Climbing on the Fezzari Wire Peak is balanced and snappy thanks to the steep seat tube angle, short chainstays, and head tube angle. Steep switchbacks and tight corners are no issue for the well-balanced Wire Peak. Seated efforts are comfortable, but we found standing efforts required shifting back due to the somewhat shorter reach on our size large. Power delivery is outstanding with the EP8 motor system, and the tune feels very natural with no tendency to unwontedly lift the front wheel. We did open the eTube app to increase torque delivery a bit at lower RPM to give us the edge in steep, rocky climbs where we found ourselves ratcheting the cranks regularly for clearance. We appreciated the 160mm cranks, as eMTBs often can pedal through sections where we would normally be making upduro moves. We would like to see more brands start moving this way with shorter crank spec for additional clearance while pedaling in the rough stuff.
The combination of Fox Performance Elite suspension and Shimano XT is the perfect example of trickle-down technology. You are getting the most performance for the money with this build, and we were impressed with how the suspension handled against many Fox Factory spec’d bikes. We found our entire test team running a bit over recommended pressure in both the rear shock and fork, but small bump compliance remained supple. The mid stroke was supportive and while we could all feel the bottom, there was no overly harsh feedback even when pushing for a win in the huck to flat distance comp, which this bike did achieve. Our previous experience with a wandering bite point on Shimano XT brakes held true in this case, but has been minimized with current redesigns. That said they were consistently powerful and fade free, although we did have differing grab points when pulling the levers after being off them on wide open sections and entering rock gardens.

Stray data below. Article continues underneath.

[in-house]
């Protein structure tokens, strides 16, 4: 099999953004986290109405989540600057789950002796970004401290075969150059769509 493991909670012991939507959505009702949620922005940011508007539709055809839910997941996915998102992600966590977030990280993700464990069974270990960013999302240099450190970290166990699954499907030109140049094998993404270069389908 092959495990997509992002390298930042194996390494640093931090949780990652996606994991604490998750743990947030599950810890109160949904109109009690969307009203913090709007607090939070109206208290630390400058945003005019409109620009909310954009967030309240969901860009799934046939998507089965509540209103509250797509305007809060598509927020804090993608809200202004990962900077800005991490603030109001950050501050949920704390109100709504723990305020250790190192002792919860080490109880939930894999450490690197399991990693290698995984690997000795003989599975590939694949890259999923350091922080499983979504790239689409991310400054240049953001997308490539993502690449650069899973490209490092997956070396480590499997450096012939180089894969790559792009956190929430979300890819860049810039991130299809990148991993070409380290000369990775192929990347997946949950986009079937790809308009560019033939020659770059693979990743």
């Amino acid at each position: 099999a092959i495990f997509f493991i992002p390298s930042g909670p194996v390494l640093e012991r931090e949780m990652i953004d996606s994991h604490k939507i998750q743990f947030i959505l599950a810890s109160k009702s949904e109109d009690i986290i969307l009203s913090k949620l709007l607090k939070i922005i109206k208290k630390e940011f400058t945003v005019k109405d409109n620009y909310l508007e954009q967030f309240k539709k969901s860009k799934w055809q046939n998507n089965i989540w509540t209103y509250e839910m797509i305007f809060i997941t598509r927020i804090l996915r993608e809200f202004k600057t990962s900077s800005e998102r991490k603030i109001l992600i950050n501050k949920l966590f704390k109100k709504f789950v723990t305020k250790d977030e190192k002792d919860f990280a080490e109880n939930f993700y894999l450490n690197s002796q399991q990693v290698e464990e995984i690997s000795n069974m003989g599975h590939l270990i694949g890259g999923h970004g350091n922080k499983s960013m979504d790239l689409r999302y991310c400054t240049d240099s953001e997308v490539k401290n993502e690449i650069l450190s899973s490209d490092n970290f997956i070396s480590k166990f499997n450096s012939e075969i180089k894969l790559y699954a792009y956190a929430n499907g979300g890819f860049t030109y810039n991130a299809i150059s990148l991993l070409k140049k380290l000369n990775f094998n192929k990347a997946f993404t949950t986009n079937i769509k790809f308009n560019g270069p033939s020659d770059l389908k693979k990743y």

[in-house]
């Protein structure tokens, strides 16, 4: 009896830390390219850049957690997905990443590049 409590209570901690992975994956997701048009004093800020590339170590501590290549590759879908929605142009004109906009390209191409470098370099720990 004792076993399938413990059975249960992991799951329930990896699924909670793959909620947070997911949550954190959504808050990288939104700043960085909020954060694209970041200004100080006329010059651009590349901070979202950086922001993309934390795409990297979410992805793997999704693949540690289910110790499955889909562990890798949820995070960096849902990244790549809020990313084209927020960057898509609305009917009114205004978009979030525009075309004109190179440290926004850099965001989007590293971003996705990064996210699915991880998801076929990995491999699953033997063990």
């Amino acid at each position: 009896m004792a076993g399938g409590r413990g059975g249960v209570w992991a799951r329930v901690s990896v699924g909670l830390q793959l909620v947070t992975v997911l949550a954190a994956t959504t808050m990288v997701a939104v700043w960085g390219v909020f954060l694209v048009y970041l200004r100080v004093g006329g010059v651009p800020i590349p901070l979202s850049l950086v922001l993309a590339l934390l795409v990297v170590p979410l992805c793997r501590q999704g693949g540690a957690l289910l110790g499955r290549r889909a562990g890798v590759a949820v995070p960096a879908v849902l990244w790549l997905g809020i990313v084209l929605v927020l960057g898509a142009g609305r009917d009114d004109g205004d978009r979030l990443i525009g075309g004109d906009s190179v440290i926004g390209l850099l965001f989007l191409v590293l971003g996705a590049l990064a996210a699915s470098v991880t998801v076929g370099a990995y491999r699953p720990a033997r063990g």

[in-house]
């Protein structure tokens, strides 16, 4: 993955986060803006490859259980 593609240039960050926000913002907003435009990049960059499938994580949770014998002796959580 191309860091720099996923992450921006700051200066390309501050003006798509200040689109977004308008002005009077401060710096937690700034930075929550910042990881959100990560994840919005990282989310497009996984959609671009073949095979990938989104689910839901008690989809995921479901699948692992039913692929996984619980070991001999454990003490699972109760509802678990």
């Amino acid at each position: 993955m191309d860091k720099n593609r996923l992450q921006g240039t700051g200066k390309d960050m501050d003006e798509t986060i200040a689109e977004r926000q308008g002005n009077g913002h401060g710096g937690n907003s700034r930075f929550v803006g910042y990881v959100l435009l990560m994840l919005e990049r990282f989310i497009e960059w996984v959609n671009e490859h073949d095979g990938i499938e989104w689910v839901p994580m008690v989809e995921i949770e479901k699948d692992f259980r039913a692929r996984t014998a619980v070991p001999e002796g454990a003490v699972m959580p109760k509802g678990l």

On the way down, the Fezzari Wire Peak fits the bill for all things a trail bike should be, it is fun, playful, and poppy. The shorter wheelbase, steeper front end and all-around snappy geometry gives the rider plenty of ability to lift off trail features, switch directions mid-trail and generally flick the rear end to their heart’s content. That does not mean the Wire Peak cannot handle the gnar though. The rear end was well composed on rough, rocky descents and handled speed with no issues. We were so stoked on the descending capabilities that we could not help but dream of doing a long shock on the rear with a Fox 38 on the front to see where the limit really is. Although we liked the snappy and quick handling of the Wire Peak, riders who regularly spend time riding at high speeds or ride lots of steep descents will find the short reach to be an issue. The bike will hang with the longer sleds, but you have to make a conscious decision to fight the urge and not tap the brakes.